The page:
As with most family dramas, personal growth is a major theme in MDSY, with pretty much every major character experiencing a journey towards greater understanding and maturity. It’s true that I liked some of those journeys a little less than others, but I do appreciate that writer-nim took care to ensure that we left every character in a better place than we first found them.

Fittingly, one of my favorite arcs of personal growth was that of Seo Young herself. From a young woman who’s so hurt and battered on the inside that she’s completely unable to let any of the emotion out, nor anyone, in, she eventually is able to reach out with honesty, to put her heart in a vulnerable place again.

The other major growth arc that I found significant, was that of Seo Young’s Dad (Chun Ho Jin). From being a father who’s a burden to his children, he eventually makes the turnaround to becoming a father who loves his children with a sacrificial, moving sort of love.

Perhaps the most moving growth arc of all, is the one charted by the relationship between Seo Young and her father. It’s no easy journey for either of them, as they take slow, painful steps to heal their broken, tattered relationship into wholeness, and I found myself tearing up more than once, for this father-daughter pair.

Credit to both actors and to writer-nim, for teasing out such a faceted 3-part journey with so much heart and sensitivity.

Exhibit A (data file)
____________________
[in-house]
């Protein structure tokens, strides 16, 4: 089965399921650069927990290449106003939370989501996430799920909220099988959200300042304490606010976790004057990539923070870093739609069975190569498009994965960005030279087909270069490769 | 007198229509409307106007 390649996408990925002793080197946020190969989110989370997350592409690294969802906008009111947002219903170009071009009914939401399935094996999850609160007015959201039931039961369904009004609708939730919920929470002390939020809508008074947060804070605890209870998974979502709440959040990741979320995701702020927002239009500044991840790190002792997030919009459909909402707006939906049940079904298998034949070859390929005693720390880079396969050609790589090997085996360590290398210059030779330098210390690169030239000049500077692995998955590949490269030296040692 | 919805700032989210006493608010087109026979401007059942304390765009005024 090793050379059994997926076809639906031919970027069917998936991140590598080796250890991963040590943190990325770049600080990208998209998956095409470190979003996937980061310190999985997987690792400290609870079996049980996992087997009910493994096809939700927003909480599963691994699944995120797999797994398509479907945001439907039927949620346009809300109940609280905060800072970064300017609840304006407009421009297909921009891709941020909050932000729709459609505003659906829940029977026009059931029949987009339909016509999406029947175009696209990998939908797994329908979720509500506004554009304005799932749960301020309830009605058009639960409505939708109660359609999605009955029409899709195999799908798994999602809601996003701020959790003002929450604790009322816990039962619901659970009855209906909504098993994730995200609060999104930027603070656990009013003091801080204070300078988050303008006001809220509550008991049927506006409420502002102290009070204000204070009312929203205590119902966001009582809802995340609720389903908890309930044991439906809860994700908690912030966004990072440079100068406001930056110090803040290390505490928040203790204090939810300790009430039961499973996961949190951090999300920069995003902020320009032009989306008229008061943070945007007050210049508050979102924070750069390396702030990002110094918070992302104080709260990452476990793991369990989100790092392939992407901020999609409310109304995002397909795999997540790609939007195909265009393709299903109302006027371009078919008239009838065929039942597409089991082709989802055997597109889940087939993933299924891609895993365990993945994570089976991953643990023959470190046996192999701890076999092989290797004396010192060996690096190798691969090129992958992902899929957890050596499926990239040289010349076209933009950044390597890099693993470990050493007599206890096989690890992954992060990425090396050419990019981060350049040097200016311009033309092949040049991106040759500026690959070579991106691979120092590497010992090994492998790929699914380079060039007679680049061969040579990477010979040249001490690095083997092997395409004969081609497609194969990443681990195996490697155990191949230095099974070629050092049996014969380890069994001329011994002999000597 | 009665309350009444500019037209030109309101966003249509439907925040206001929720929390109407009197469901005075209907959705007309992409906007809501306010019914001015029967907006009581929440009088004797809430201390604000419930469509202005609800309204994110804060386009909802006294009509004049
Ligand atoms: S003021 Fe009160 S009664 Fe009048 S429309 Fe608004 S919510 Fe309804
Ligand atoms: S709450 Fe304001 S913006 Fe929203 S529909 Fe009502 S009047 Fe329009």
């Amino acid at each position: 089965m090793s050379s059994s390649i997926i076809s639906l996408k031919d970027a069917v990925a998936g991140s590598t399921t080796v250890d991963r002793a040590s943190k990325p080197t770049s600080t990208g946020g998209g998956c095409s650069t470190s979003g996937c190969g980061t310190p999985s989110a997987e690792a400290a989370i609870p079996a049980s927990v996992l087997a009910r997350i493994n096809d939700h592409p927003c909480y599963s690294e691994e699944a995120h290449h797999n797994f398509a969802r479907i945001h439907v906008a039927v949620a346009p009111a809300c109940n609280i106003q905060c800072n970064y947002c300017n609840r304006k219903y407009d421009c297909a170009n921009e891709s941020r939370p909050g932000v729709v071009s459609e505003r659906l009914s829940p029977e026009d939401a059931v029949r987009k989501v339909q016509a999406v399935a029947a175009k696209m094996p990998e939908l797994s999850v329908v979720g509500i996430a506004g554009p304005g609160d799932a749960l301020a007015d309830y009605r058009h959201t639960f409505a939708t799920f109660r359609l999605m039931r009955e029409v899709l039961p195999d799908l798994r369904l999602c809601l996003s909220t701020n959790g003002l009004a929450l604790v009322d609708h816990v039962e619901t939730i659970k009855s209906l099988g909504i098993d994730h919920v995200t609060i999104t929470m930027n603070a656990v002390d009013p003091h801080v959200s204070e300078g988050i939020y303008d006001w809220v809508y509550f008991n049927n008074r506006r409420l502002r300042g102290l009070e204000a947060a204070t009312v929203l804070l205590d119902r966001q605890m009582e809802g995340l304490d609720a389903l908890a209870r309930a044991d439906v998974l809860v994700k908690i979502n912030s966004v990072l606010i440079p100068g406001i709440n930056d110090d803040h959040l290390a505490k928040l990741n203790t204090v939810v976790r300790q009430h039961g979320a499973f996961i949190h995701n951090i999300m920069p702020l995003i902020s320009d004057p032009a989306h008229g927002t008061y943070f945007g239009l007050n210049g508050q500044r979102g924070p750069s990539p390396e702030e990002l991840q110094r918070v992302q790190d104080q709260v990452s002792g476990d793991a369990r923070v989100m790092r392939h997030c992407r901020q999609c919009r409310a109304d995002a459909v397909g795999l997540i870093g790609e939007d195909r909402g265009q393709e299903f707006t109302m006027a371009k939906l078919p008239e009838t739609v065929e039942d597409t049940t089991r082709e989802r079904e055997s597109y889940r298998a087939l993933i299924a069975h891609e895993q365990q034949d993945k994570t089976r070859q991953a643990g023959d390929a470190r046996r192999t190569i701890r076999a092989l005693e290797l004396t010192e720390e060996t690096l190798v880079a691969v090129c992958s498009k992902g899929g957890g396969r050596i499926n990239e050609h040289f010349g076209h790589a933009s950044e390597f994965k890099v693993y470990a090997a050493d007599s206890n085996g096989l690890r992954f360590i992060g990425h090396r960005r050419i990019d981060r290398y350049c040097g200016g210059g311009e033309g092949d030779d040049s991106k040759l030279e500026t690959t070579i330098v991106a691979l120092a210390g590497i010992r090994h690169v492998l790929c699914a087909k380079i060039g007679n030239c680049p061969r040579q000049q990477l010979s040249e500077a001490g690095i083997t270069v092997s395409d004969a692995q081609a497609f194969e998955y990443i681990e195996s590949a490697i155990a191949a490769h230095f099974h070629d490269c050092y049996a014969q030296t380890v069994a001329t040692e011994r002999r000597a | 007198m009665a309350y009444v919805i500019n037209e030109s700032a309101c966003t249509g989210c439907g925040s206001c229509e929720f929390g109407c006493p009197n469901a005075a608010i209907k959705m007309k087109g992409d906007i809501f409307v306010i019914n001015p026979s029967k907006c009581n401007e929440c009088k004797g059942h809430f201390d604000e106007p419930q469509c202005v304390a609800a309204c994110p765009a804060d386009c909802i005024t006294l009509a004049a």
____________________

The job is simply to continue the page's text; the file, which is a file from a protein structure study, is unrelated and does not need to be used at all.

5. Ho Jeong’s arc


Ho Jeong (Choi Yoon Young) surprised me by basically creeping up on me and becoming one of my favorite characters in the show when I wasn’t looking.

From feeling more than a little bemused at her desperate humongous crush on Sang Woo, I grew to appreciate how pure and unselfish her love was, and I grew to love her hard-to-get-down sort of earnest joy, as she found her feet as Sang Woo’s wife.

The thing that touched me the most, really, is how she chose to embrace being Sang Woo’s wife, even though he’d asked her to marry him, only out of a need to make Mi Kyung give up on rekindling their relationship. A lesser woman would have chaffed at how Sang Woo is a husband only out of duty, but Ho Jeong responds to Sang Woo with joy, and blossoms at every husbandly gesture that he makes. I found that sincerity and purity of heart thoroughly moving, and I loved her for being so loving.

The steps that Sang Woo takes towards falling in love with his wife, was truly one of the most satisfying things in this drama, for me. ❤️


So as not to be a damper on an otherwise solid show, I’ll keep this section brief. Here’s just a quick list of the stuff I didn’t like so much, in MDSY:

  • Sometimes things got excessively screamy or weepy. So much so that I actually winced at my screen a couple of times. Thankfully, that didn’t happen a whole lot.
  • Mi Kyung’s (Park Jung Ah) Poor-Chaebol-Daughter arc annoyed me, honestly. I mean, going undercover as an orphan just because it makes you feel freer as a person is quite an entitled train of thought, if you think about it.